HWM (Malaysia) - - TEST -

In our tests, the LV-WX320 pro­duced a bright im­age with nat­u­ral col­ors, tes­ta­ment of the progress DLP tech­nol­ogy has made in re­cent years. We also noted good vi­brancy and con­trast, thanks to the 6-seg­ment color wheel. Truth be told, how­ever, de­spite its 3,200-lu­men rat­ing, we didn't find the LV-WX320 as bright as the 3LCD-based Epson EB-W31. Color sep­a­ra­tion ar­ti­facts (a.k.a. ‘rain­bows ef­fect') were few and far be­tween.

We had no dif­fi­cul­ties with text sharp­ness too, even at non­na­tive res­o­lu­tions. A big 100-inch im­age can be had even if you were to place the pro­jec­tor as far as 3.7m from the screen. Re­mem­ber though, light out­put drops the fur­ther the pro­jec­tion dis­tance; so too when Eco mode is en­gaged (in this case, down to 2,550 lu­mens). Cab­i­net noise also dropped to a low 31dB un­der this en­ergy-sav­ing mode.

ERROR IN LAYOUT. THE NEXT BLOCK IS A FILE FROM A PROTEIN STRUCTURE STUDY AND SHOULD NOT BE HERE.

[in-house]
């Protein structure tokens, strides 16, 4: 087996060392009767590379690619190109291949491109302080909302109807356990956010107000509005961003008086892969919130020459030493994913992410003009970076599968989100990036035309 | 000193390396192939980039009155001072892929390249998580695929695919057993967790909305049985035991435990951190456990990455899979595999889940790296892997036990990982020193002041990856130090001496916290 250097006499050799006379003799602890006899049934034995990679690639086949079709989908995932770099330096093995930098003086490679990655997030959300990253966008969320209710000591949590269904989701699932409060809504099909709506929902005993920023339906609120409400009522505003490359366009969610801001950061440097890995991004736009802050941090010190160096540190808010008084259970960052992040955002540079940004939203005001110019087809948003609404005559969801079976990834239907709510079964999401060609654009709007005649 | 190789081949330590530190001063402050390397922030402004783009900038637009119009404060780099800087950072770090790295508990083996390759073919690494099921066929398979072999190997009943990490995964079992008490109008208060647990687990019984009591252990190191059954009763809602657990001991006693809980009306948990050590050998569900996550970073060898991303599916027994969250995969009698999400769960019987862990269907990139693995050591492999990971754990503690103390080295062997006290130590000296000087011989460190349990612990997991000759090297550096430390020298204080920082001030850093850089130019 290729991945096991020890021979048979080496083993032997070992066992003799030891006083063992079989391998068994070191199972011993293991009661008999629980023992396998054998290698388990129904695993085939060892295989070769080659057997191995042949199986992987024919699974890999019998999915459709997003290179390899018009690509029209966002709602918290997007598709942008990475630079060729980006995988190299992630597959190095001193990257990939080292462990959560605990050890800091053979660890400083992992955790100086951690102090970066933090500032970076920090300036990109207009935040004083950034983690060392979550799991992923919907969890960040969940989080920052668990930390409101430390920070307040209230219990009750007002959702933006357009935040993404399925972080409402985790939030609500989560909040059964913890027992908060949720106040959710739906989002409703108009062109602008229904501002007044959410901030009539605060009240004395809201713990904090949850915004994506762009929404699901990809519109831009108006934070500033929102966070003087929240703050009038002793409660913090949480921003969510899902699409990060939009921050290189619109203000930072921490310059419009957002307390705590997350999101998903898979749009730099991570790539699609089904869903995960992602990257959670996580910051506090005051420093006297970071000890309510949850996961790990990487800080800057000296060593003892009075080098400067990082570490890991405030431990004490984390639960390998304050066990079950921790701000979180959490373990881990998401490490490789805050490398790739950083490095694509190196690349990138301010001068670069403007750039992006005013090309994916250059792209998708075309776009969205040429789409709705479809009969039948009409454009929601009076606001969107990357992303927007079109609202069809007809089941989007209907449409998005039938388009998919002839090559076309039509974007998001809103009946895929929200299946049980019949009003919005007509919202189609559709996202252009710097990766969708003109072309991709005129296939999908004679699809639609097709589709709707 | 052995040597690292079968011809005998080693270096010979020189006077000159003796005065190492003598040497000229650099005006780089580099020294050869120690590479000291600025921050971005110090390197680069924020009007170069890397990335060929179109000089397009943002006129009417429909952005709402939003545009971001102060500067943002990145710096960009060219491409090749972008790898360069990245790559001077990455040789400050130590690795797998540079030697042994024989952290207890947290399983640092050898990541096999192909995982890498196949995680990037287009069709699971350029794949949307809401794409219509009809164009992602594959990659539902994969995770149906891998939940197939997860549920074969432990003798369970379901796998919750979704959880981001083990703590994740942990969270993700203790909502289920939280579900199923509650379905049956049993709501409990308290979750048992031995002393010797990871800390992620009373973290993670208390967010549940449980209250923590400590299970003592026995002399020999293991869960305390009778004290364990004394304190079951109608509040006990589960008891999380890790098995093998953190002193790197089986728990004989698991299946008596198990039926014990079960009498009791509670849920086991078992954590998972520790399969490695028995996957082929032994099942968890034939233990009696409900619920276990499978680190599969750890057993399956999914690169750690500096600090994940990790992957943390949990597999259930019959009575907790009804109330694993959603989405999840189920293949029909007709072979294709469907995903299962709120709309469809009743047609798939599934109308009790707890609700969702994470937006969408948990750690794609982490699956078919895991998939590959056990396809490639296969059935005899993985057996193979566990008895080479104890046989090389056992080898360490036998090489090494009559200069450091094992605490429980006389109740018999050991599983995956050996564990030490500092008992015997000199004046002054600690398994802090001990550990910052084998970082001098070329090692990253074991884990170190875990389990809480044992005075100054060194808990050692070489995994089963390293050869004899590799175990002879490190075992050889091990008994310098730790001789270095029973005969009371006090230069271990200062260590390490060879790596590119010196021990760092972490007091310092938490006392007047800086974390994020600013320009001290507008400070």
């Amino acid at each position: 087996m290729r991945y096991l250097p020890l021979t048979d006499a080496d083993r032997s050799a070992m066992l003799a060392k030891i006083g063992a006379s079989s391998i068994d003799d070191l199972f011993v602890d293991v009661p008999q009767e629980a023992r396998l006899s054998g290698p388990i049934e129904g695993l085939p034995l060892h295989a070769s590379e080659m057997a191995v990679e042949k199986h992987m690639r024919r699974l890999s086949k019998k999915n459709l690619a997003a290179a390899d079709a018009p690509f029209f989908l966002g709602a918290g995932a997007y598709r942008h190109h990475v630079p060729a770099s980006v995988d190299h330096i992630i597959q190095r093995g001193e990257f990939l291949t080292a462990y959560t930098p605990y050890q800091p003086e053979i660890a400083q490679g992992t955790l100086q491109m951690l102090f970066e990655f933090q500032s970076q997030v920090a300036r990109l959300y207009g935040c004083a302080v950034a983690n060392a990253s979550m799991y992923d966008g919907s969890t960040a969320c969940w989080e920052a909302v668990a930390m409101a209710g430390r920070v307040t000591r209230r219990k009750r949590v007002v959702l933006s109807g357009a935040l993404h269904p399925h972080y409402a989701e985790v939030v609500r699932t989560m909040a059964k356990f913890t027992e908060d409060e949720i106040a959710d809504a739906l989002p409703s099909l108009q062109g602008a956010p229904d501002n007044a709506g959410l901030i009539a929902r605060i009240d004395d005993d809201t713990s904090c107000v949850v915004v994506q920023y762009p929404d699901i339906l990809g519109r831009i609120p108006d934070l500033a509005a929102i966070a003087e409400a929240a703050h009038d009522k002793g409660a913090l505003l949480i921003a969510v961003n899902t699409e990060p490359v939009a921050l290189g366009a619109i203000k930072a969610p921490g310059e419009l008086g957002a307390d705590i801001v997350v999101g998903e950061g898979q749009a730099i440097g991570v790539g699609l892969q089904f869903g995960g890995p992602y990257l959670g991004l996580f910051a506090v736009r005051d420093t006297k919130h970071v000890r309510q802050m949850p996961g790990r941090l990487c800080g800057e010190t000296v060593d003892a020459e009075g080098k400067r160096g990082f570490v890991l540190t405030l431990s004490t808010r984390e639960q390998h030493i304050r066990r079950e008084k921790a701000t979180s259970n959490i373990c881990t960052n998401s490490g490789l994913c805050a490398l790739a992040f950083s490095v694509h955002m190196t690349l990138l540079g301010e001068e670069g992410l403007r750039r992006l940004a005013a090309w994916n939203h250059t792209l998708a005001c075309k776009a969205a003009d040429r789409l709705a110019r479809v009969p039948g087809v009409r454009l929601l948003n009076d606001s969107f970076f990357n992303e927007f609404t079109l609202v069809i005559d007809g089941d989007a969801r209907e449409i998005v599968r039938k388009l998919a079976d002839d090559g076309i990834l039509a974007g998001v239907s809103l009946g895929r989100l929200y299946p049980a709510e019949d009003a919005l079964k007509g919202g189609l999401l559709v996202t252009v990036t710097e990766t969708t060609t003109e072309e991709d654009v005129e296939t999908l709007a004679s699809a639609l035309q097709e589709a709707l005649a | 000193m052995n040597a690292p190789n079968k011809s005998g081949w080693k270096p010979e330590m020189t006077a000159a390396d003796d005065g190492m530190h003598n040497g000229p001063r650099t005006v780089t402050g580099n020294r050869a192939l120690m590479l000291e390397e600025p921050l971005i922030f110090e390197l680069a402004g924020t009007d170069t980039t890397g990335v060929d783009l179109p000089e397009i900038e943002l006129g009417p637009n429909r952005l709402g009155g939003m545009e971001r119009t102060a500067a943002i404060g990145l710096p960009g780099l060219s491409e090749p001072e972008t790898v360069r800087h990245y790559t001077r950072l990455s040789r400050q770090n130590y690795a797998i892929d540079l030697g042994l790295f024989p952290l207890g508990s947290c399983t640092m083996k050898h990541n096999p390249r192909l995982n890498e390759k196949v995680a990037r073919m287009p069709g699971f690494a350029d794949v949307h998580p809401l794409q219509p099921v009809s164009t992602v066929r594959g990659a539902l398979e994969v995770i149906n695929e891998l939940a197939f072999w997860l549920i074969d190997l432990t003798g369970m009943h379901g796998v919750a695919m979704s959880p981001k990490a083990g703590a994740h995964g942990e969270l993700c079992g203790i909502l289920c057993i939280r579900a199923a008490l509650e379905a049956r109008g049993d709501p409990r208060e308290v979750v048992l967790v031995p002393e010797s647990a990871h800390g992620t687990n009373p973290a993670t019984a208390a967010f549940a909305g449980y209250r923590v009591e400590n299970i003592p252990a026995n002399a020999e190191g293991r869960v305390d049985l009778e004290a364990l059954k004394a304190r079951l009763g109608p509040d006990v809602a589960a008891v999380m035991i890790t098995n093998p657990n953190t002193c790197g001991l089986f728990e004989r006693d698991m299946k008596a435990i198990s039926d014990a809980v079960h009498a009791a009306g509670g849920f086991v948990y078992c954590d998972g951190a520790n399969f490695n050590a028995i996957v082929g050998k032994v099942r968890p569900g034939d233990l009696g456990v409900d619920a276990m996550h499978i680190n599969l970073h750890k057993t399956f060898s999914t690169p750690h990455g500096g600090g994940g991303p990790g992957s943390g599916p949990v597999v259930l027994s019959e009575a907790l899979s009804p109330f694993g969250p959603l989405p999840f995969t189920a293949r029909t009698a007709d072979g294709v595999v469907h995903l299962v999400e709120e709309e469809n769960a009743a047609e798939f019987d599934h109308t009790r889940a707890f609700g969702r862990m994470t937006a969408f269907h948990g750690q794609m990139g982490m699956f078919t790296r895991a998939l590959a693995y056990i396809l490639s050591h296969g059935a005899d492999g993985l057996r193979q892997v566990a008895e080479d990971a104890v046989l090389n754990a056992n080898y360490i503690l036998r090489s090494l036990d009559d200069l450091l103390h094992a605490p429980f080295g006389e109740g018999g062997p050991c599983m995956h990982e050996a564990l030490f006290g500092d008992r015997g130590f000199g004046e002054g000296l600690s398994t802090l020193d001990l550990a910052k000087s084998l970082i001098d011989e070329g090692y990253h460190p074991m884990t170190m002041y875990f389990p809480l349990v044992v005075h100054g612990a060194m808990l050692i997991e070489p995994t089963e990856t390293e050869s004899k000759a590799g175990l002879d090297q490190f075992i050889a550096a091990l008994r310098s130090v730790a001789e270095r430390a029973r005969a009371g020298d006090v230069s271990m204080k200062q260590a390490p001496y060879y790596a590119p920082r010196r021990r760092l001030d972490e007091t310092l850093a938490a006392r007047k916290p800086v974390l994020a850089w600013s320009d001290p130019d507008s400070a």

While it's not de­signed to be a home the­ater pro­jec­tor, we had no prob­lems sit­ting through the whole of The Dark Knight with the LV-WX320. De­tails strug­gled in low APL scenes, but that's to be ex­pected, and the pleas­ing col­ors more than made up for it. The 10W monau­ral speaker did go pretty loud, and suf­fered lit­tle dis­tor­tion.





De­spite be­ing a DLP pro­jec­tor, the Canon LV-WX320 ex­hib­ited bright and pleas­ing col­ors. Text looked sharp too. The 1.1x lens zoom ra­tio was a bit lim­it­ing dur­ing setup though.

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